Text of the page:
Sunday, May 9, 2010




1 : enlargement and thickening of tissues;specifically : the enormous enlargement of a limb or the scrotum caused by obstruction of lymphatics by filarial worms
2 : an undesirable usually enormous growth, enlargement, or overdevelopment

I could use this space to discuss the unruly growth of my breasts from ages 11-14, stopped only by a much anticipated breast reduction in 1995, but that's too easy. Nor am I particularly interested in talking about the specific aspects of elephantitis (proper definition: an infectious tropical disease that is a form of filaiasis caused by parasitic worms which are transmitted by mosquitoes and which causes swelling in the genitals or thighs). Although I would recommend screening The Elephant Man if you haven't yet had the pleasure.

Today I am interested in the ELEPHANTIASIS of thoughts.

When one is an anxious person like myself, thoughts can be menacing, daunting. Occasionally a thought will occur that seems harmless but ends up compounding like a rubber band ball and can potentially destroy an entire day. I suppose this can be categorized as somewhat obsessive-compulsive, a condition with which all members of my immediate family are plagued to varying extents. My strand doesn't reveal itself in repetitive hand-washing or door-locking as much as it does in getting stuck on a particular thought or idea—one that grows so large it casts a shadow over all of my actions.

Yes. I tend to overanalyze. These ELEPHANTIASIS-inflicted thoughts are often minute speculations of a single moment or a line of dialogue or a look, often in regard to someone of the opposite sex. For example, I recently had an interaction with someone (a boyfriend that is no more) via text messaging (a stellar venue for miscommunication, and a separate topic in its entirety). I will offer here the interaction in full (or as much as I can recall; the digital reminders have been erased). I normally would not implicate someone other than myself, but I'm using my good judgment to assume that a) the person in question is not at all even close to reading this blog, and b) he didn't really say anything particularly compromising; it was all fairly neutral.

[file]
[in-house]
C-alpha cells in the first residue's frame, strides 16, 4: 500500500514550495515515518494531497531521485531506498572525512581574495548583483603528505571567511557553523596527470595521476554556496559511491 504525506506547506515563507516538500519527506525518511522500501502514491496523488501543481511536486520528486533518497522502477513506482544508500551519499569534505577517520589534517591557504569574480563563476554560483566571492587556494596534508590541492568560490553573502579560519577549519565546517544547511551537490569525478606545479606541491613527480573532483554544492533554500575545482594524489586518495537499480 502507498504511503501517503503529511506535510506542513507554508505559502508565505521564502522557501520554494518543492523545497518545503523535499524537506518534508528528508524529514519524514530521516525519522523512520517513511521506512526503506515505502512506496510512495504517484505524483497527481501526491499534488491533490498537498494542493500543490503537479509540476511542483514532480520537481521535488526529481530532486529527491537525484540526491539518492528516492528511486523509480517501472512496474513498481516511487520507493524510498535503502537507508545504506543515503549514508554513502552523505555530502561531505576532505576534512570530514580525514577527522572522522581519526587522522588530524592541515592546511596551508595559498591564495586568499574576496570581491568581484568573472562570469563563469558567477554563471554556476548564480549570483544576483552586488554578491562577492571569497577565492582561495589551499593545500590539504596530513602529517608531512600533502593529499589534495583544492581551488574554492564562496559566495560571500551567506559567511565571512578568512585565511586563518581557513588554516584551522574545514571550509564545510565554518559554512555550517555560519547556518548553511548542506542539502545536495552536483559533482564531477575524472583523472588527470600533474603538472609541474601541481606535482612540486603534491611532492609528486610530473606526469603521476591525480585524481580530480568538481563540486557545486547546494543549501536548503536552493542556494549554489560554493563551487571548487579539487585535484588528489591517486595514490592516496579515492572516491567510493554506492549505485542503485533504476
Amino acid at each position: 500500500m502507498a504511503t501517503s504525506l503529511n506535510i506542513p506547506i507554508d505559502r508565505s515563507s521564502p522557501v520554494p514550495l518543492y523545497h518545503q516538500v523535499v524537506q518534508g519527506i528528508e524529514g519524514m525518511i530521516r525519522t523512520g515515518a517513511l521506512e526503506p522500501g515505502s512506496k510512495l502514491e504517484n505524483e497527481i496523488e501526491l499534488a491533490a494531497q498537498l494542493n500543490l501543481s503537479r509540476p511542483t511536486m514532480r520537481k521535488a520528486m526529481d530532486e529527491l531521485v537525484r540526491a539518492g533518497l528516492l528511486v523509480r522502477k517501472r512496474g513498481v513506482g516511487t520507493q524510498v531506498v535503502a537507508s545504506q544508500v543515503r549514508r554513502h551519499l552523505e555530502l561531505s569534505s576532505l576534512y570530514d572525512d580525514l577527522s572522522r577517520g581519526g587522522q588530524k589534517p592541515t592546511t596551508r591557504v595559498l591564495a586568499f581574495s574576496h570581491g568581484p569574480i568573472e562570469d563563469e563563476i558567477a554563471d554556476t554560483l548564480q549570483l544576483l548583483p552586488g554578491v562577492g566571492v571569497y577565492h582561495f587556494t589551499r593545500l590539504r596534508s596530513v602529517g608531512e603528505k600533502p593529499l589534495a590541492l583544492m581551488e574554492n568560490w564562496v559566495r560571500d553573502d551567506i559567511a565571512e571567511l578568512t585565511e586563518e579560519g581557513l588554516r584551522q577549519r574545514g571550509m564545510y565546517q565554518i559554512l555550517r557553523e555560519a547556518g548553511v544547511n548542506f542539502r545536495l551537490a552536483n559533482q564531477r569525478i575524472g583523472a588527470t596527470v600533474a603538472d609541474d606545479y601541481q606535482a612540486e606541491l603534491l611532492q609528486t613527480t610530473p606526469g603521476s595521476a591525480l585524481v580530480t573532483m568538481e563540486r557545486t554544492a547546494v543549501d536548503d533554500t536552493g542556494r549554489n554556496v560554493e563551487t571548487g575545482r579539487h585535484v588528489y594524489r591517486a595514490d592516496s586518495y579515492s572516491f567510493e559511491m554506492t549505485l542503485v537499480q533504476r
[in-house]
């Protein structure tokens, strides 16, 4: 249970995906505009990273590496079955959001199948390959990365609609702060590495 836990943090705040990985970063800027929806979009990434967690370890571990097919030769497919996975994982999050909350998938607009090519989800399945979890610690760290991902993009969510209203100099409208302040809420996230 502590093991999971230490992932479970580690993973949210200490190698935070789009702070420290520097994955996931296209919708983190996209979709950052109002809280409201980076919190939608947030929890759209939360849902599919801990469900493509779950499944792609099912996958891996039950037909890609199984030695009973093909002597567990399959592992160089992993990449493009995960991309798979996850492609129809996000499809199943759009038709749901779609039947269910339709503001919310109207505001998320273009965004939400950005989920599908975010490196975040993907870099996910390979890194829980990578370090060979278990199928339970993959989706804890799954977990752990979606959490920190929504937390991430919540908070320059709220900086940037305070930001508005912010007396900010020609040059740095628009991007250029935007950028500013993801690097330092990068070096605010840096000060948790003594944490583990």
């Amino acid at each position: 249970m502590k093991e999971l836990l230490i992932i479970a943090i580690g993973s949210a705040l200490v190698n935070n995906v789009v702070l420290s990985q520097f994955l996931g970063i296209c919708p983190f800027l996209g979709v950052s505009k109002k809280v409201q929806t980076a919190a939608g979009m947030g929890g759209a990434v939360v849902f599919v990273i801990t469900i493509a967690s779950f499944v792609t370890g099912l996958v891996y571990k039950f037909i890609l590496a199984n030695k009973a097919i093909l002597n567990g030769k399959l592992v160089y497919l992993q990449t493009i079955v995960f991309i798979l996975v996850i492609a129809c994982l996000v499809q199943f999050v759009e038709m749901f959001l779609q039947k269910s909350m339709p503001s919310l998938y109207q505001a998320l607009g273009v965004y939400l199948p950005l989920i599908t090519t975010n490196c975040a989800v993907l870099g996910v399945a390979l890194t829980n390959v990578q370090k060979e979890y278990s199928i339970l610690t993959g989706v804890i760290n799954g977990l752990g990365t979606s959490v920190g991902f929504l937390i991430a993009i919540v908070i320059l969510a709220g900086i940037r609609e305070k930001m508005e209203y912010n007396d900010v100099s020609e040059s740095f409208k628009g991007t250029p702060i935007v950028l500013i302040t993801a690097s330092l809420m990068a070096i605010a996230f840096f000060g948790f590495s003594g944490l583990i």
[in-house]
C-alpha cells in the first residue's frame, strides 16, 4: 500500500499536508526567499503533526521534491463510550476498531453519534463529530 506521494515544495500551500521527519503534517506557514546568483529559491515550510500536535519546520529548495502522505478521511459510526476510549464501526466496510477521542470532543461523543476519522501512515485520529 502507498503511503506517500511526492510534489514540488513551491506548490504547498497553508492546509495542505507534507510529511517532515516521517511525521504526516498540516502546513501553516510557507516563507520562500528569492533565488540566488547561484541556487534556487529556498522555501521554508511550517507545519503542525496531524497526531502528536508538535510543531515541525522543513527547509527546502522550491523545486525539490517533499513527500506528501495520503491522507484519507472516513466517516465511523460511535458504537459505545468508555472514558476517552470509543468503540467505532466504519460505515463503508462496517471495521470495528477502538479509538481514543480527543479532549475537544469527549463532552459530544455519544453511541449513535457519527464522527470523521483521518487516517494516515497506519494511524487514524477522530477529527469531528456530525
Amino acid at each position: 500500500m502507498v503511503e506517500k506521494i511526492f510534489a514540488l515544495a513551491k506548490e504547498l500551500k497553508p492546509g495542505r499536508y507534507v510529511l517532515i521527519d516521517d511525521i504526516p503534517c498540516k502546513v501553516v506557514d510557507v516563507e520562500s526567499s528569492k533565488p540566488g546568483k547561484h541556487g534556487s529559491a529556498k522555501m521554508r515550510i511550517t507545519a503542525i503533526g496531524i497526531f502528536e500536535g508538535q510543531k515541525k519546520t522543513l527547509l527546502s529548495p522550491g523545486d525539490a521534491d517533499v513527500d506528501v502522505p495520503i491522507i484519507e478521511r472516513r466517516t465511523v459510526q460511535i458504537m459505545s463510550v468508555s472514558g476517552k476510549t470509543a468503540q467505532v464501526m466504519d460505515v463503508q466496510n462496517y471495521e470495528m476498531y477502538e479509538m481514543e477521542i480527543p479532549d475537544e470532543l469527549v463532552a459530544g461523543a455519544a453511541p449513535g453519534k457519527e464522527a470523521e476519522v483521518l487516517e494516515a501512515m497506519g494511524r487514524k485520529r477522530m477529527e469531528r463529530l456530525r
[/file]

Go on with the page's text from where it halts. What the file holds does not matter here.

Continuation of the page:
This is about me anyway, not about him.

Me: I just heard a Pavement song in the Laughing Planet and it made me think of you. A lame excuse but I'm tired of waiting for a better one. How are you?

Him: Doing well. Was thinking of asking you to lend your voice to a new project if you can keep it light. Old country type stuff.

[keep it light?]

Me: I might want to lend. What do you mean keep it light...

Him: Light as in you and I.

Ahh. Keep it light.

See the growth? It goes on...

Me: I would love to say that I'm up to this challenge, to this "lightness." But I am no miracle worker. Glad to hear you are doing well.

This phrase—keep it light—has been in my head for days, nearly weeks now. What a thing to say! I have repeated this story many times, bouncing it off at least a dozen friends. It's become a joke—I find myself saying "keep it light" to those who may get half a laugh at my no-longer boyfriend's expense.

What this really comes down to is that I reached out and my ego was a little bruised. The main difference between myself and this man is that I constantly want to talk about things, figure them out, turn them around and around in my brain until they come even moderately close to making sense, while he just wants to "keep it light."

It is really sad knowing the phrase keep it light is now undeniably pigeonholed into this memory and will be forever associated with this fairly pathetic moment in my history. Such are the effects of my "undesirable overdevelopments." Thankfully this phrase doesn't really have much meaning outside of the urban dictionary where it is defined as follows:

keep it light
The act and/or intention of keeping and event or conversation non stressful, calm, and breezy.
Todd: Hey man, what is the plan for tonight?
John: I don't know dude, lets just keep it light. I'm not down for nothing to* thick.
Bill: What time is Jen going to get here?
Tom: At 6:00, but her cat died today, so make sure you keep it light.



  1. what do you think this is—nike?

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